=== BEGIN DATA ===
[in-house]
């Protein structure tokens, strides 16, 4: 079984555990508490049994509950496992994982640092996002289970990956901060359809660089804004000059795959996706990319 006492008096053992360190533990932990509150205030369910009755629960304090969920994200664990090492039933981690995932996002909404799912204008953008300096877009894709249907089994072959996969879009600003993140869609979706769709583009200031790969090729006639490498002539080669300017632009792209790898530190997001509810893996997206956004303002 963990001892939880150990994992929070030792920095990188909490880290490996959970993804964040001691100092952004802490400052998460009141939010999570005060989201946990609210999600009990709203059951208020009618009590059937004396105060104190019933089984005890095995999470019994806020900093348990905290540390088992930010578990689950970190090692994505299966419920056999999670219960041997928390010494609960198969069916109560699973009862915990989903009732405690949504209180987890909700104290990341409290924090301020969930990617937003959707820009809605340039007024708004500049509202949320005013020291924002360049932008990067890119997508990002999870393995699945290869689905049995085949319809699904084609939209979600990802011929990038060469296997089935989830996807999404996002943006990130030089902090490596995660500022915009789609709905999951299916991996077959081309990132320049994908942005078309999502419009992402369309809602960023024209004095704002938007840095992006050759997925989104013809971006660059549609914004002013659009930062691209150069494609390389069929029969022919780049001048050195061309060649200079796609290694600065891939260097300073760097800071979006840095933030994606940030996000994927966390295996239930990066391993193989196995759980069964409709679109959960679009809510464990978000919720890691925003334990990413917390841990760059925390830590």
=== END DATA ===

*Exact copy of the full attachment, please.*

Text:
[in-house]
């Protein structure tokens, strides 16, 4: 079984555990508490049994509950496992994982640092996002289970990956901060359809660089804004000059795959996706990319 006492008096053992360190533990932990509150205030369910009755629960304090969920994200664990090492039933981690995932996002909404799912204008953008300096877009894709249907089994072959996969879009600003993140869609979706769709583009200031790969090729006639490498002539080669300017632009792209790898530190997001509810893996997206956004303002 963990001892939880150990994992929070030792920095990188909490880290490996959970993804964040001691100092952004802490400052998460009141939010999570005060989201946990609210999600009990709203059951208020009618009590059937004396105060104190019933089984005890095995999470019994806020900093348990905290540390088992930010578990689950970190090692994505299966419920056999999670219960041997928390010494609960198969069916109560699973009862915990989903009732405690949504209180987890909700104290990341409290924090301020969930990617937003959707820009809605340039007024708004500049509202949320005013020291924002360049932008990067890119997508990002999870393995699945290869689905049995085949319809699904084609939209979600990802011929990038060469296997089935989830996807999404996002943006990130030089902090490596995660500022915009789609709905999951299916991996077959081309990132320049994908942005078309999502419009992402369309809602960023024209004095704002938007840095992006050759997925989104013809971006660059549609914004002013659009930062691209150069494609390389069929029969022919780049001048050195061309060649200079796609290694600065891939260097300073760097800071979006840095933030994606940030996000994927966390295996239930990066391993193989196995759980069964409709679109959960679009809510464990978000919720890691925003334990990413917390841990760059925390830590």